SA charity in line for top award

Richard Nzwana, a blind trained beekeeper
from the Eastern Cape, is now able to
support his family following training from
Sasix.

Eight-year-old orphan Lindelwa Shiba
playing in front of what used to be her
grandmother’s shack. The family now
have a brick house with the help of Sasix.

Women from a local village close to the
Kruger National Park collect glass from
game lodges for recycling and remolding.
(Images: GreaterGood SA and Sasix)

Khanyi Magubane

A new social development project that encourages companies to invest in carefully selected projects has been shortlisted for the Global Development Network’s (GDN) prestigious Most Innovative Development Project award.

The initiative, the South African Social Investment Exchange (Sasix), is one of three international finalists currently in the running for the award. The project carries the full backing of its parent affiliation, GreaterGood SA.  

Carol Tappenden, managing director of GreaterGood SA, says the award is reassurance that they are on the right track.

“We are thrilled that the innovation of Sasix, as a platform for meaningful social investment and development, is being recognised at a global level,” she says.

How does Sasix work?

Sasix is a uniquely South African concept that connects corporate social investors with the development world. It highlights and evaluates projects in priority development sectors for corporate and individual donors to invest in.

Instead of financial gain, however, the projects are rewarded with socially responsible solutions.

To ensure its sustainability and viability, the due diligence and thorough assessment is applied to financial investments and the considered developmental projects.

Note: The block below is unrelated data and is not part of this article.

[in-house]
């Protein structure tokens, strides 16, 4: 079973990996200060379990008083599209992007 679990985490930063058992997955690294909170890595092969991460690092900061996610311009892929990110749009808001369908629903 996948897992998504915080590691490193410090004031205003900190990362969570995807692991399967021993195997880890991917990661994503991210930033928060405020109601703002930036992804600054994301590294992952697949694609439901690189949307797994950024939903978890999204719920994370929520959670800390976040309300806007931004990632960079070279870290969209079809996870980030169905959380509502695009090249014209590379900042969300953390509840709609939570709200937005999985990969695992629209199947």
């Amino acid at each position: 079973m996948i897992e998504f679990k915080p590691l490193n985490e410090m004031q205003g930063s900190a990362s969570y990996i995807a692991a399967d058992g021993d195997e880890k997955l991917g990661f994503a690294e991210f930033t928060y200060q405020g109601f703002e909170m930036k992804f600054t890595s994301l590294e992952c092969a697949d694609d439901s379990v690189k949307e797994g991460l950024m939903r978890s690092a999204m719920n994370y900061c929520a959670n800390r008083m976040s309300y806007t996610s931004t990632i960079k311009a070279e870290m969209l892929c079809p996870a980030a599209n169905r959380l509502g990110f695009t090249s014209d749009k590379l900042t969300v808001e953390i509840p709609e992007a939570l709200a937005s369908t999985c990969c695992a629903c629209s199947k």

This, according to GreaterGood SA, raises the bar for public, corporate and civil societies interested in elevating South Africa’s social development.

Selected projects range from helping poor communities to care for Aids orphans in KwaZulu-Natal to offering business skills training for crafters on the fringes of the Kruger National Park in Mpumalanga.

The programme also helps balance the scales to give lesser-known organisations the same access to funds and capacity development as the better-known social development causes.

Tappenden says Sasix was created with a specific strategy in mind.

“When we created Sasix in June 2006, we wanted to move corporate and individual donors from a compliance mentality of ‘tick-box’ or ‘feel-good’ giving to a more strategic and measured approach to tackling the challenges we face in South Africa.”

So far, the project has delivered impressive success stories. Some R13.5-million (US$3.5-million) has been invested in 53 social development projects countrywide.

The success of Sasix has led to the global expansion of the programme, known as the Global Social Investment Exchange.

The programme will enable, for example, a businessman in Portugal to invest in assessed and evaluated development projects in Kenya or Mexico.

The global exchange will be regulated by a federation of social exchanges and supported by in-depth intelligence from country exchanges.

Receiving world wide recognition